Disturbances of mineral metabolism are associated with significant morbidity and mortality in patients with chronic kidney disease. Unfortunately, some of the treatments for these disturbances also have been found to be associated with morbidity. More recently, there is increasing evidence in the form of prospective, randomized trials that the use of calcium-based phosphate binders contributes to progressive coronary artery and aorta calcification compared with the non-calcium-containing binder sevelamer. Moreover, there is compelling biologic plausibility that hyperphosphatemia and excess exogenous calcium administration can accelerate vascular calcification. Unfortunately, there is no bedside test that can determine whether there is a dose of calcium salts (either as maintenance or as cumulative dose) that can be administered safely, and, unfortunately, the serum calcium concentration does not reflect calcium balance. Therefore, calcium-based phosphate binders should be avoided in many, if not most, patients who are undergoing dialysis.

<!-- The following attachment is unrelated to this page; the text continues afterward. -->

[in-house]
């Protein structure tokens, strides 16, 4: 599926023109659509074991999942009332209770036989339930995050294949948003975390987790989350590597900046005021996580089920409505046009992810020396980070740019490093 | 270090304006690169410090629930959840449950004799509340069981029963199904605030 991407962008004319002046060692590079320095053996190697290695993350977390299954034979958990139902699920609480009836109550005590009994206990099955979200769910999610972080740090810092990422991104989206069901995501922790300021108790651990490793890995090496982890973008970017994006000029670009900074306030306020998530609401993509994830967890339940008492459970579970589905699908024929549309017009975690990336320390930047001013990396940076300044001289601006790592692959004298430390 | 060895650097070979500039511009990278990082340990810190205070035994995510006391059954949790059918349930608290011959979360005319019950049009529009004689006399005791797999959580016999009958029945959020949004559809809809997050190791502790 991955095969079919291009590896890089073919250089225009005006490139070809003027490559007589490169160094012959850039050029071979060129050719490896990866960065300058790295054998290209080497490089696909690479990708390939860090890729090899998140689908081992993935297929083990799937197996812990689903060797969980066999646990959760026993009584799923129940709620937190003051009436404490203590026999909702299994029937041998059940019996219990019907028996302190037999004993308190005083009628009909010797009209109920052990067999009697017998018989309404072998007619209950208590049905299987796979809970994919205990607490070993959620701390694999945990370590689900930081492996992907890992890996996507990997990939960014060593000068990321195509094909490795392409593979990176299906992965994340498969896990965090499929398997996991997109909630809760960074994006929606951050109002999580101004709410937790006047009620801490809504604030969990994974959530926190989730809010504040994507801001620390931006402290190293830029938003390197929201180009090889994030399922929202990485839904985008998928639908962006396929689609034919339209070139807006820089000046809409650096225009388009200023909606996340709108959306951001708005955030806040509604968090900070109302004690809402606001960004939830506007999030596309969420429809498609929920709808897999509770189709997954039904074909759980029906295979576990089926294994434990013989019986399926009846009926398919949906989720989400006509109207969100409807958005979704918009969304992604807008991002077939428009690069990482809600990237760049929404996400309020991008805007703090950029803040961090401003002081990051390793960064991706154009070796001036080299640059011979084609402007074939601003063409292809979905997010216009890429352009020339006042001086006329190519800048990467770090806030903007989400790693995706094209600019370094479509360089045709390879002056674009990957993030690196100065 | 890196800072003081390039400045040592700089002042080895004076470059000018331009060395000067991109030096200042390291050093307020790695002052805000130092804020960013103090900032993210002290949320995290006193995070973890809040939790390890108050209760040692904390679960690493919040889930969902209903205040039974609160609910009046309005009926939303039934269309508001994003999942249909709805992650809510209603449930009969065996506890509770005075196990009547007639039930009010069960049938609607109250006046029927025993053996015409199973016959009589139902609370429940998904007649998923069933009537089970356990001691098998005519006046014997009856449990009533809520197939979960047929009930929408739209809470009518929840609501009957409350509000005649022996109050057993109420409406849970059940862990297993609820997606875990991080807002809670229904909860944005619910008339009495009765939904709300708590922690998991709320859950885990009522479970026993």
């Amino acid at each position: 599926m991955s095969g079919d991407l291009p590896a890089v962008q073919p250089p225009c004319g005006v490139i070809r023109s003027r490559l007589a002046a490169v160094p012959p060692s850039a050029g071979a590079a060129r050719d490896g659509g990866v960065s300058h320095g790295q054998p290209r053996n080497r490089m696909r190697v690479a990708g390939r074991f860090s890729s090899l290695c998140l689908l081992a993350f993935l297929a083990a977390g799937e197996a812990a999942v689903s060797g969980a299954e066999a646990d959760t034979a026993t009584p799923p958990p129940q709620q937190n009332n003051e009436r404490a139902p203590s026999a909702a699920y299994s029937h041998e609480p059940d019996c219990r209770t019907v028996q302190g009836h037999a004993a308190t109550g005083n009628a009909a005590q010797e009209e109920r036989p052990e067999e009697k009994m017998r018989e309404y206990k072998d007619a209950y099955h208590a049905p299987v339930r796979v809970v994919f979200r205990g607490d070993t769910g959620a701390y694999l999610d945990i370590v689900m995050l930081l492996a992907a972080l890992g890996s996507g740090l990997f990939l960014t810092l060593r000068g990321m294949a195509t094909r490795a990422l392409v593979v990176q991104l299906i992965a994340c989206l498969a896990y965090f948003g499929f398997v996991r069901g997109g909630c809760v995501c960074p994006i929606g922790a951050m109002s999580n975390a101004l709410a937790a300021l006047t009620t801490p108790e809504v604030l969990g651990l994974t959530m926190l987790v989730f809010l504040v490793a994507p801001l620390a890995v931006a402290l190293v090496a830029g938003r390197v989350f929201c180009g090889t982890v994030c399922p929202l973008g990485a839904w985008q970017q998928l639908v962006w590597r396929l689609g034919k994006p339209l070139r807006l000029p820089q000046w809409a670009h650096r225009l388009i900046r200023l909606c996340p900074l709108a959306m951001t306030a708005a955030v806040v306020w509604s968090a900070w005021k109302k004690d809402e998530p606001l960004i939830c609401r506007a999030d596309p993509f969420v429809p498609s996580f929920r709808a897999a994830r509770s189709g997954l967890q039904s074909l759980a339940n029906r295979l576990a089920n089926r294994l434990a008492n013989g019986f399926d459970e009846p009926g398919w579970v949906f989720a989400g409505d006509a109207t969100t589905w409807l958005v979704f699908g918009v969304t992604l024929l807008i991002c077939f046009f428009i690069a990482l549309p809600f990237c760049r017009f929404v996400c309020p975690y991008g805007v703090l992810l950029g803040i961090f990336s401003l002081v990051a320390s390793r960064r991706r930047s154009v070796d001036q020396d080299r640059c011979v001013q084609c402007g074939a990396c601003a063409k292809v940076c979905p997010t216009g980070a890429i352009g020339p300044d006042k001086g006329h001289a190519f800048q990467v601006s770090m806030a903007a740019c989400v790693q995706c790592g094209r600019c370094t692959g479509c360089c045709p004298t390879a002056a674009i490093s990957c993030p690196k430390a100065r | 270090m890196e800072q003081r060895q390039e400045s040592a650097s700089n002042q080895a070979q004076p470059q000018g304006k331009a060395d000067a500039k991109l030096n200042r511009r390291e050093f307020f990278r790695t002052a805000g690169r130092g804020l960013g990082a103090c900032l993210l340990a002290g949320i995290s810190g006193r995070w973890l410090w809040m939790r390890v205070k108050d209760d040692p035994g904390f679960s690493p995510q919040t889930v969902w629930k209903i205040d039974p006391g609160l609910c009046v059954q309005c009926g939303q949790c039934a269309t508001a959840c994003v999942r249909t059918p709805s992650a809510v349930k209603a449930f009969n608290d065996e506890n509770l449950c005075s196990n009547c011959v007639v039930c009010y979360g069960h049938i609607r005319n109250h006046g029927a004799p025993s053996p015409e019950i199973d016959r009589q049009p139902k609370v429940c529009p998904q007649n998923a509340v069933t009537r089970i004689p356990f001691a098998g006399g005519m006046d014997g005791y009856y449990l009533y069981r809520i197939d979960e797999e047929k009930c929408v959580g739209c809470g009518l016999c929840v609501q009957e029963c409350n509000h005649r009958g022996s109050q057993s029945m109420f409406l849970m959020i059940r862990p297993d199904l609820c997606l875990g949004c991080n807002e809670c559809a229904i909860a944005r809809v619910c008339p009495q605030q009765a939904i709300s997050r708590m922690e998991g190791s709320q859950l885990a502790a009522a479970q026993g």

|Original language||English (US)|
|Number of pages||7|
|Journal||Clinical journal of the American Society of Nephrology : CJASN|
|State||Published - Jul 2006|
ASJC Scopus subject areas
- Critical Care and Intensive Care Medicine